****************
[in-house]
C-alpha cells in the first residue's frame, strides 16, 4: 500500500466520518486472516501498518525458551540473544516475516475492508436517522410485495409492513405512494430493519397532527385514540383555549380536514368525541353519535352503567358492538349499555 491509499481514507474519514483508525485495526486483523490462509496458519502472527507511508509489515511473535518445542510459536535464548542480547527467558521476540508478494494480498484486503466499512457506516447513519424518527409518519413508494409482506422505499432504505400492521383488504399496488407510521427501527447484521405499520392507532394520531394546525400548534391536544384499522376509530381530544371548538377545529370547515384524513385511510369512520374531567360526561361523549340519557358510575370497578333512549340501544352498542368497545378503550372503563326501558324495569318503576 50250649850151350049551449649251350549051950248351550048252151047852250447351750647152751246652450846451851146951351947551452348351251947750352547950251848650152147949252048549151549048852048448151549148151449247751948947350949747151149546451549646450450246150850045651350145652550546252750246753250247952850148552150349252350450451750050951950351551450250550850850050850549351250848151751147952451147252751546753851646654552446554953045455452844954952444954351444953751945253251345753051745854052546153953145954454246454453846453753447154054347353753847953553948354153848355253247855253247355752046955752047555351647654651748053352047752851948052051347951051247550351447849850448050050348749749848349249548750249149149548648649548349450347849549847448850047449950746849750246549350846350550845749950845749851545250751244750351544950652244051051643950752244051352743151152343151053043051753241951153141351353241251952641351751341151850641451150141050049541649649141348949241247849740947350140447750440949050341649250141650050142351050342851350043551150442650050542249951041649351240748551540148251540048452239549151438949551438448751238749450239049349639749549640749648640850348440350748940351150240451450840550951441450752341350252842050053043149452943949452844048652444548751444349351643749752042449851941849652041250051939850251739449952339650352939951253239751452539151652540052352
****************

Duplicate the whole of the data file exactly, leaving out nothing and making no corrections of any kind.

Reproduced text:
[in-house]
C-alpha cells in the first residue's frame, strides 16, 4: 500500500466520518486472516501498518525458551540473544516475516475492508436517522410485495409492513405512494430493519397532527385514540383555549380536514368525541353519535352503567358492538349499555 491509499481514507474519514483508525485495526486483523490462509496458519502472527507511508509489515511473535518445542510459536535464548542480547527467558521476540508478494494480498484486503466499512457506516447513519424518527409518519413508494409482506422505499432504505400492521383488504399496488407510521427501527447484521405499520392507532394520531394546525400548534391536544384499522376509530381530544371548538377545529370547515384524513385511510369512520374531567360526561361523549340519557358510575370497578333512549340501544352498542368497545378503550372503563326501558324495569318503576 50250649850151350049551449649251350549051950248351550048252151047852250447351750647152751246652450846451851146951351947551452348351251947750352547950251848650152147949252048549151549048852048448151549148151449247751948947350949747151149546451549646450450246150850045651350145652550546252750246753250247952850148552150349252350450451750050951950351551450250550850850050850549351250848151751147952451147252751546753851646654552446554953045455452844954952444954351444953751945253251345753051745854052546153953145954454246454453846453753447154054347353753847953553948354153848355253247855253247355752046955752047555351647654651748053352047752851948052051347951051247550351447849850448050050348749749848349249548750249149149548648649548349450347849549847448850047449950746849750246549350846350550845749950845749851545250751244750351544950652244051051643950752244051352743151152343151053043051753241951153141351353241251952641351751341151850641451150141050049541649649141348949241247849740947350140447750440949050341649250141650050142351050342851350043551150442650050542249951041649351240748551540148251540048452239549151438949551438448751238749450239049349639749549640749648640850348440350748940351150240451450840550951441450752341350252842050053043149452943949452844048652444548751444349351643749752042449851941849652041250051939850251739449952339650352939951253239751452539151652540052352